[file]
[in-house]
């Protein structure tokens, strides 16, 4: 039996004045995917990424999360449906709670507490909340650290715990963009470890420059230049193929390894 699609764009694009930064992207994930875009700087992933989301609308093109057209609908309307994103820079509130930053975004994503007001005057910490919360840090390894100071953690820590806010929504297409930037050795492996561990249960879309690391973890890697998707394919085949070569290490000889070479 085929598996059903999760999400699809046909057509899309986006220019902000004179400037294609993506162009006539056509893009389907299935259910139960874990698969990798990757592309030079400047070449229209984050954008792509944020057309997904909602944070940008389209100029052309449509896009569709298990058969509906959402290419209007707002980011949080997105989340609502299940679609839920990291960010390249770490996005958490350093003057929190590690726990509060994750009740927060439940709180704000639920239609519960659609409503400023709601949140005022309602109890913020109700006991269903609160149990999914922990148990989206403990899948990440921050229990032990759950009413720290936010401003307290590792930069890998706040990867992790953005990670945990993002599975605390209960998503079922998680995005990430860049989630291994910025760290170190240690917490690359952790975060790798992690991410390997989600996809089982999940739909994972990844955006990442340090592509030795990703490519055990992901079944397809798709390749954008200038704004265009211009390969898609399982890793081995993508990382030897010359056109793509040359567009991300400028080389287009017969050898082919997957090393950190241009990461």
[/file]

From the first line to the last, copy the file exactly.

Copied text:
[in-house]
């Protein structure tokens, strides 16, 4: 039996004045995917990424999360449906709670507490909340650290715990963009470890420059230049193929390894 699609764009694009930064992207994930875009700087992933989301609308093109057209609908309307994103820079509130930053975004994503007001005057910490919360840090390894100071953690820590806010929504297409930037050795492996561990249960879309690391973890890697998707394919085949070569290490000889070479 085929598996059903999760999400699809046909057509899309986006220019902000004179400037294609993506162009006539056509893009389907299935259910139960874990698969990798990757592309030079400047070449229209984050954008792509944020057309997904909602944070940008389209100029052309449509896009569709298990058969509906959402290419209007707002980011949080997105989340609502299940679609839920990291960010390249770490996005958490350093003057929190590690726990509060994750009740927060439940709180704000639920239609519960659609409503400023709601949140005022309602109890913020109700006991269903609160149990999914922990148990989206403990899948990440921050229990032990759950009413720290936010401003307290590792930069890998706040990867992790953005990670945990993002599975605390209960998503079922998680995005990430860049989630291994910025760290170190240690917490690359952790975060790798992690991410390997989600996809089982999940739909994972990844955006990442340090592509030795990703490519055990992901079944397809798709390749954008200038704004265009211009390969898609399982890793081995993508990382030897010359056109793509040359567009991300400028080389287009017969050898082919997957090393950190241009990461």